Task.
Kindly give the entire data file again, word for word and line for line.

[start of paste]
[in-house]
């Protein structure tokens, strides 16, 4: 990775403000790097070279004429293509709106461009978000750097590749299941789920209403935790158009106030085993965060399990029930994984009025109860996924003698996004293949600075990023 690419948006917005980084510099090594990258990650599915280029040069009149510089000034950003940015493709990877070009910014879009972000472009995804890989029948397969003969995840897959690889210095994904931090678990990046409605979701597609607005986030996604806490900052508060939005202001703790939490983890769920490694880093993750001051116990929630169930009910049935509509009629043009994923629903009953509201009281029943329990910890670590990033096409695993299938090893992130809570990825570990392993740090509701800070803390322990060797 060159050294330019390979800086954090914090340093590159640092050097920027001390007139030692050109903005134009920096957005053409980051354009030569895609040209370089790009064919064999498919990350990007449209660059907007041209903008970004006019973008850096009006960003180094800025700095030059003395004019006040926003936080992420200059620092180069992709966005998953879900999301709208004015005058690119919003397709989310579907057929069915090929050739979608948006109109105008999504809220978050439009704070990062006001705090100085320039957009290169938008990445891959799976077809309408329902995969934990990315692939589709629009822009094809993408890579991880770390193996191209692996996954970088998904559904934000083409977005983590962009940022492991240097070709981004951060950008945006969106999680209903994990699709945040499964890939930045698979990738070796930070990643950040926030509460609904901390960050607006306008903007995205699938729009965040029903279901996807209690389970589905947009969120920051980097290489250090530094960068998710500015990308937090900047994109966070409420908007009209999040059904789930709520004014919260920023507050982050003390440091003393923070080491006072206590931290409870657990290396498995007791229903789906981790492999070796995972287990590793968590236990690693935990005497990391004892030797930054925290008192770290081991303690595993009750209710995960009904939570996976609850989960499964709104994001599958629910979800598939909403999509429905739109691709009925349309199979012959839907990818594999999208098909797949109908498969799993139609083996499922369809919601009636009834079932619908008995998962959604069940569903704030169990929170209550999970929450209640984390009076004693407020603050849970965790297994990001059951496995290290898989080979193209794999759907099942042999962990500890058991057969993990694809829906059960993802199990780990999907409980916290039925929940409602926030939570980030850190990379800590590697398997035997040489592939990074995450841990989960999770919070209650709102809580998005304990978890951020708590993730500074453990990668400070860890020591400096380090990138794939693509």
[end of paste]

[in-house]
């Protein structure tokens, strides 16, 4: 990775403000790097070279004429293509709106461009978000750097590749299941789920209403935790158009106030085993965060399990029930994984009025109860996924003698996004293949600075990023 690419948006917005980084510099090594990258990650599915280029040069009149510089000034950003940015493709990877070009910014879009972000472009995804890989029948397969003969995840897959690889210095994904931090678990990046409605979701597609607005986030996604806490900052508060939005202001703790939490983890769920490694880093993750001051116990929630169930009910049935509509009629043009994923629903009953509201009281029943329990910890670590990033096409695993299938090893992130809570990825570990392993740090509701800070803390322990060797 060159050294330019390979800086954090914090340093590159640092050097920027001390007139030692050109903005134009920096957005053409980051354009030569895609040209370089790009064919064999498919990350990007449209660059907007041209903008970004006019973008850096009006960003180094800025700095030059003395004019006040926003936080992420200059620092180069992709966005998953879900999301709208004015005058690119919003397709989310579907057929069915090929050739979608948006109109105008999504809220978050439009704070990062006001705090100085320039957009290169938008990445891959799976077809309408329902995969934990990315692939589709629009822009094809993408890579991880770390193996191209692996996954970088998904559904934000083409977005983590962009940022492991240097070709981004951060950008945006969106999680209903994990699709945040499964890939930045698979990738070796930070990643950040926030509460609904901390960050607006306008903007995205699938729009965040029903279901996807209690389970589905947009969120920051980097290489250090530094960068998710500015990308937090900047994109966070409420908007009209999040059904789930709520004014919260920023507050982050003390440091003393923070080491006072206590931290409870657990290396498995007791229903789906981790492999070796995972287990590793968590236990690693935990005497990391004892030797930054925290008192770290081991303690595993009750209710995960009904939570996976609850989960499964709104994001599958629910979800598939909403999509429905739109691709009925349309199979012959839907990818594999999208098909797949109908498969799993139609083996499922369809919601009636009834079932619908008995998962959604069940569903704030169990929170209550999970929450209640984390009076004693407020603050849970965790297994990001059951496995290290898989080979193209794999759907099942042999962990500890058991057969993990694809829906059960993802199990780990999907409980916290039925929940409602926030939570980030850190990379800590590697398997035997040489592939990074995450841990989960999770919070209650709102809580998005304990978890951020708590993730500074453990990668400070860890020591400096380090990138794939693509």